The subject of the work is the visit of Archdukes Albert and Isabella to Van der Geest's art cabinet thirteen years earlier. The windows and door of the cabinet offer a view of the Scheldt and the Antwerp harbour district of the time, with the collector's coat of arms and motto on top. Van der Geest's house, which was destroyed at the end of the 19th century, was located near the Steen, a medieval fortress in the old city centre.
The walls are covered with paintings. All of these works are admiringly detailed and, therefore, easily recognisable. Rubens' Battle of the Amazons, for example, bottom left, is now in Munich, while another of his works, Portrait of a Young Man in Armor, top right of the back wall, is in a private collection in New York. A rare piece such as Jan van Eyck's Woman Bathing, depicted by Van Haecht on the side wall, is missing. In addition to the paintings, there is much more to discover in this picture: bronze statues by Giambologna, a cabinet filled with precious Chinese porcelain, an armillary, a globe and numerous other scientific instruments.
Like the paintings, most people in the room are also easily recognisable. Their names can be read as a brief 'who's who' of the cultural elite of 17th-century Antwerp. In the foreground, the collector Van der Geest shows one of his masterpieces, a Madonna and Child by Quinten Massys, to Archdukes Albert and Isabella, Habsburg governors of the Southern Netherlands. Looking over their shoulders, Rubens comments on the work. Anthony van Dyck can also be recognised behind the painting. Humanists such as Burgomaster of Antwerp Nicolaas Rockox and Jan van de Wouwer are depicted in the group behind the archdukes on the left.
Several prominent collectors are gathered around the table with bronze figurines, while on the far right, the painters Jan Wildens, Frans Snijders and Hendrick van Balen are leaning over a globe. For the portraits, Van Haecht based himself on existing paintings of Rubens and Van Dyck, meaning that the artist must have had access to all these portraits. It has been suggested that Rubens and Van Dyck made some of the portraits for the Gallery of Cornelis van der Geest. The involvement of the two masters in the production of the painting was, therefore, probably more significant than previously assumed.
"Long live the spirit"
It is tempting to assume that Rubens was also involved in the complex pictorial content of the painting. On the frieze of the door frame is the art lover's motto: "Long live the spirit", a subtle allusion to his surname (geest being the Dutch word for spirit). This is a tribute to the artistic patronage of an exemplary collector - 'Vive Van der Geest' - whose fame would endure after his death. However, 'spirit' also refers to cognitive and artistic qualities such as insight, ingenuity and judgment. The antique busts of Seneca and his apprentice Nero are probably casts of statues from Rubens' collection and can be interpreted as a reference to Van der Geest's neo-stoic orientation. The painting contains references to the neo-stoic philosophy that had spread throughout Europe. The emphasis was on the virtuous individual who did not allow himself to be carried away by his unreasonable passions but relied on moral qualities such as perseverance to achieve true happiness. Like the Stoic of antiquity, the virtuous man of the seventeenth century devoted his time to high questions, in which the study of antiquity, science and art each had their part to play. In neo-stoic thought, the arts had the potential to elevate one's thoughts and behaviour.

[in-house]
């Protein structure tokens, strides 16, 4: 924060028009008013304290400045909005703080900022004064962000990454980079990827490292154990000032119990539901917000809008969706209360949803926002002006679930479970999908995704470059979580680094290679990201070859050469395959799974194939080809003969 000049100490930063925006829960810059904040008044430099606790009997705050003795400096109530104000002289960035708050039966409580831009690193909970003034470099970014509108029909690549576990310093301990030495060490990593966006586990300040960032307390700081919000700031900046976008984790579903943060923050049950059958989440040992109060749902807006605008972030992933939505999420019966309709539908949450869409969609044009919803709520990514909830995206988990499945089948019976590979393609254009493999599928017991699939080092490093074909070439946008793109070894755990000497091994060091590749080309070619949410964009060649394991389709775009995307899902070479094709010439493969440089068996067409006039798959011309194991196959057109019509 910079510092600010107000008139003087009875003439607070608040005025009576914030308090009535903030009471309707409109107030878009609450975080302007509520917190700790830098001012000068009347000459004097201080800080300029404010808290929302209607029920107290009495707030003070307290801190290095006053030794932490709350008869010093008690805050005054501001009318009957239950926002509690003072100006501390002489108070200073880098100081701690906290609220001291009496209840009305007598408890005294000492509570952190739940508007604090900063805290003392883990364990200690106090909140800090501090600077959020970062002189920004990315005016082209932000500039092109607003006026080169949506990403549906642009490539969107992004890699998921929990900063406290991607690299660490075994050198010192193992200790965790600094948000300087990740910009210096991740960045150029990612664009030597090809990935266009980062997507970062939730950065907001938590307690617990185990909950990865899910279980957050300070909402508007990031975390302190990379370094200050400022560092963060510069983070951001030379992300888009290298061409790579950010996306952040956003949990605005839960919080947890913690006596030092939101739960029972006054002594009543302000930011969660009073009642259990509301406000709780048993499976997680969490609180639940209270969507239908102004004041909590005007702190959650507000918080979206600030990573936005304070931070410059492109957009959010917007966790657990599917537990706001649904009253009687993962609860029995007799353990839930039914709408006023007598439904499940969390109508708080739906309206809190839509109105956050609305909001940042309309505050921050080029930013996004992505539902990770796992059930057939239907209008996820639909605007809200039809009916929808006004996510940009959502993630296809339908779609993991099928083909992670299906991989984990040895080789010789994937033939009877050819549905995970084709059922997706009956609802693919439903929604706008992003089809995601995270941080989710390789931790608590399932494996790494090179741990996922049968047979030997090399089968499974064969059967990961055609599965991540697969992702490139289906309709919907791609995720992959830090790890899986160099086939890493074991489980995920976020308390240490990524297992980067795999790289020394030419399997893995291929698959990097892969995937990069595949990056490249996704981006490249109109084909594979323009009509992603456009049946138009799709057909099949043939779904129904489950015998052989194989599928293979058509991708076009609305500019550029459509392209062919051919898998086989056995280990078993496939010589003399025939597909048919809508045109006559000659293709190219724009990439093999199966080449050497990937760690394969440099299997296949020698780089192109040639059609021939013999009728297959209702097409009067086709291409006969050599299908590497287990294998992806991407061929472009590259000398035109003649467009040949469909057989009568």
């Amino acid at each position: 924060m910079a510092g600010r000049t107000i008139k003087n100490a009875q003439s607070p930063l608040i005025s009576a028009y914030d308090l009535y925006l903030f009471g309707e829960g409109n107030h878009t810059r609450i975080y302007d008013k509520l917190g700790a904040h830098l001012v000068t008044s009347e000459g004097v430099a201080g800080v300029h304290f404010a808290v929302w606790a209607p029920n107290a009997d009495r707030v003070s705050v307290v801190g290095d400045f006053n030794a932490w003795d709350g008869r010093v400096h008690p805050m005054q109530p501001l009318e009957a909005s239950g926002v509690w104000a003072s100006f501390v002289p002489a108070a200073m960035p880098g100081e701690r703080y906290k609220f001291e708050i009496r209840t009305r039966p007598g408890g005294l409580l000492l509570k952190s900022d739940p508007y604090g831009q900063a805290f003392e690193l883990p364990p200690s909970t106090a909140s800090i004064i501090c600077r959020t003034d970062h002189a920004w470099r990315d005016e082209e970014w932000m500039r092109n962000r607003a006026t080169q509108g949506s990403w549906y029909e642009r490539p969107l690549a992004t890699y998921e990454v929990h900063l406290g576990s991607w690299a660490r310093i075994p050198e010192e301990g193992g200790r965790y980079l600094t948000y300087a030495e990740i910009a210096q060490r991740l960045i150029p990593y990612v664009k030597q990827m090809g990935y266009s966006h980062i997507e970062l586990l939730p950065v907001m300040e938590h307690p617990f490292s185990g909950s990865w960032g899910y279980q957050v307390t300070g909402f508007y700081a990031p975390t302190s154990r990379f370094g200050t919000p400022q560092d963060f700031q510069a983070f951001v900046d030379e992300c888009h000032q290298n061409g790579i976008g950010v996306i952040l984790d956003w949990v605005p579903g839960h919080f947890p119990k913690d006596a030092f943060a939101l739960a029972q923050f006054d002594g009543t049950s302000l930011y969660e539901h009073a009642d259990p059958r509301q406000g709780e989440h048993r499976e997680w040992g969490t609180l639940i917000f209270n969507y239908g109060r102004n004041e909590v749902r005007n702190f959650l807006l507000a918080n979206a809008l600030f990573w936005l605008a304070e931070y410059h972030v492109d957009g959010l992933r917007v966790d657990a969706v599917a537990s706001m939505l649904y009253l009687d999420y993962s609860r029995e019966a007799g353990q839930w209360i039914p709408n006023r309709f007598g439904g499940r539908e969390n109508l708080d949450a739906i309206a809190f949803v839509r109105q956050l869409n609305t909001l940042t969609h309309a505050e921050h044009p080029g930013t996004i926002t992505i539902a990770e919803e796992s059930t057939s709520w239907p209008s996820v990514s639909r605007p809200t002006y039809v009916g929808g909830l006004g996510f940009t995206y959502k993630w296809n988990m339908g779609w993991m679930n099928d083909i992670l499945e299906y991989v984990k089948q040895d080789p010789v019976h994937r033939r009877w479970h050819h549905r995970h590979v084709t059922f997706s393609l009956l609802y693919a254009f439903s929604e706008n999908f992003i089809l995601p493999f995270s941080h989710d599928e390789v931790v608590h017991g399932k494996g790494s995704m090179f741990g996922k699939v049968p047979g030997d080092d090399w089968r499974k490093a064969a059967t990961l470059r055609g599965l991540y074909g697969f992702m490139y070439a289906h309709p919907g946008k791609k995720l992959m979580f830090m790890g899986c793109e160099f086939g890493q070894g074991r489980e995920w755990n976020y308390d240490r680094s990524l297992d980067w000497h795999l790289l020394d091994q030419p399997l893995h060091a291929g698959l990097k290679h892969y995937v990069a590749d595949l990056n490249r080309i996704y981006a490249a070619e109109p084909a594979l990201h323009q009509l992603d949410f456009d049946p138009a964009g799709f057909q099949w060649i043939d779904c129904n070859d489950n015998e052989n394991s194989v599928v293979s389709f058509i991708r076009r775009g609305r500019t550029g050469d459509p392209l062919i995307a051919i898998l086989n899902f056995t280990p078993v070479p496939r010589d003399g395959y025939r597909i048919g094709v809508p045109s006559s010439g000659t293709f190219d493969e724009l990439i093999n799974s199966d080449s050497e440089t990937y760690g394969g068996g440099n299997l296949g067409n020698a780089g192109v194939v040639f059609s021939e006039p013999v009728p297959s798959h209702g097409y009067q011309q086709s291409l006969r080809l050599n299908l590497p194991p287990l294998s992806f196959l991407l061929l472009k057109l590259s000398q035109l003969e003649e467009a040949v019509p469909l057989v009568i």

Acquisition of the masterpiece by the Friends of the Rubens House
In 1969, the Friends of the Rubens House successfully purchased The Gallery of Cornelis van der Geest for 24,000 pounds at a public auction at Sotheby's in London. This was an important acquisition for the museum due to the Antwerp origin of this particular genre, the quality of the work and its close connection with Rubens.
The story of this acquisition is fascinating. The Royal Museums of Fine Arts of Belgium and the Rockox House were the potential buyers. As the auction approached, these museums withdrew in favour of the Rubens House. Thanks to a special move by the bank, the £23,500 limit for the auction was reached at the very last moment. 20% of the costs were finally paid by voluntary contributions from various institutions and individuals. After a contribution of 60% from the then Dutch Ministry of Culture and 20% from the City of Antwerp, the Friends of the Rubens House donated the painting to the museum.
On 18 March 2005, the painting was placed on the list of masterpieces of the Flemish Community. In May 2021, it was included by the international network of museum curators in the CODART Canon, a list of the 100 greatest masterpieces of Dutch and Flemish art between 1350 and 1750.
Before and after restoration
The Gallery of Cornelis van der Geest can be viewed in the Rubens House, Wapper 9-11, 2000 Antwerp.
Tickets for the museum via www.rubenshuis.be.